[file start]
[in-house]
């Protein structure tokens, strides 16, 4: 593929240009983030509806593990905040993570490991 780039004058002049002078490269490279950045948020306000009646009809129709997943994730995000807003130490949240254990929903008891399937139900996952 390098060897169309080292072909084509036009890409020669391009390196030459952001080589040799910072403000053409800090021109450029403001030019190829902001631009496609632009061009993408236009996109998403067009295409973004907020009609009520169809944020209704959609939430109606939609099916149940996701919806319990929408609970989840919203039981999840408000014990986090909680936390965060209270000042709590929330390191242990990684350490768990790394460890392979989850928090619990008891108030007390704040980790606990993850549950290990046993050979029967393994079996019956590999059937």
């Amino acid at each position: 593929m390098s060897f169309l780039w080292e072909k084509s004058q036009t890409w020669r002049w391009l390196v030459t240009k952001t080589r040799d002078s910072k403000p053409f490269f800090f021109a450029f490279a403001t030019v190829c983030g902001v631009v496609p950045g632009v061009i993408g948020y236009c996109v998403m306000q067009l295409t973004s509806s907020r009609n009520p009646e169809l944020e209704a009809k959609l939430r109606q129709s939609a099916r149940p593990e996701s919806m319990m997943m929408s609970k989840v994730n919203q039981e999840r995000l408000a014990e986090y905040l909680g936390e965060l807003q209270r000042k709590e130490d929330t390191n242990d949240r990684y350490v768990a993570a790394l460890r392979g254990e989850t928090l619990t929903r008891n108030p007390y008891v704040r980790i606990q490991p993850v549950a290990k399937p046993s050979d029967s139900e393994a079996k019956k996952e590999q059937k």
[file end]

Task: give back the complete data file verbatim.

[in-house]
């Protein structure tokens, strides 16, 4: 593929240009983030509806593990905040993570490991 780039004058002049002078490269490279950045948020306000009646009809129709997943994730995000807003130490949240254990929903008891399937139900996952 390098060897169309080292072909084509036009890409020669391009390196030459952001080589040799910072403000053409800090021109450029403001030019190829902001631009496609632009061009993408236009996109998403067009295409973004907020009609009520169809944020209704959609939430109606939609099916149940996701919806319990929408609970989840919203039981999840408000014990986090909680936390965060209270000042709590929330390191242990990684350490768990790394460890392979989850928090619990008891108030007390704040980790606990993850549950290990046993050979029967393994079996019956590999059937």
């Amino acid at each position: 593929m390098s060897f169309l780039w080292e072909k084509s004058q036009t890409w020669r002049w391009l390196v030459t240009k952001t080589r040799d002078s910072k403000p053409f490269f800090f021109a450029f490279a403001t030019v190829c983030g902001v631009v496609p950045g632009v061009i993408g948020y236009c996109v998403m306000q067009l295409t973004s509806s907020r009609n009520p009646e169809l944020e209704a009809k959609l939430r109606q129709s939609a099916r149940p593990e996701s919806m319990m997943m929408s609970k989840v994730n919203q039981e999840r995000l408000a014990e986090y905040l909680g936390e965060l807003q209270r000042k709590e130490d929330t390191n242990d949240r990684y350490v768990a993570a790394l460890r392979g254990e989850t928090l619990t929903r008891n108030p007390y008891v704040r980790i606990q490991p993850v549950a290990k399937p046993s050979d029967s139900e393994a079996k019956k996952e590999q059937k």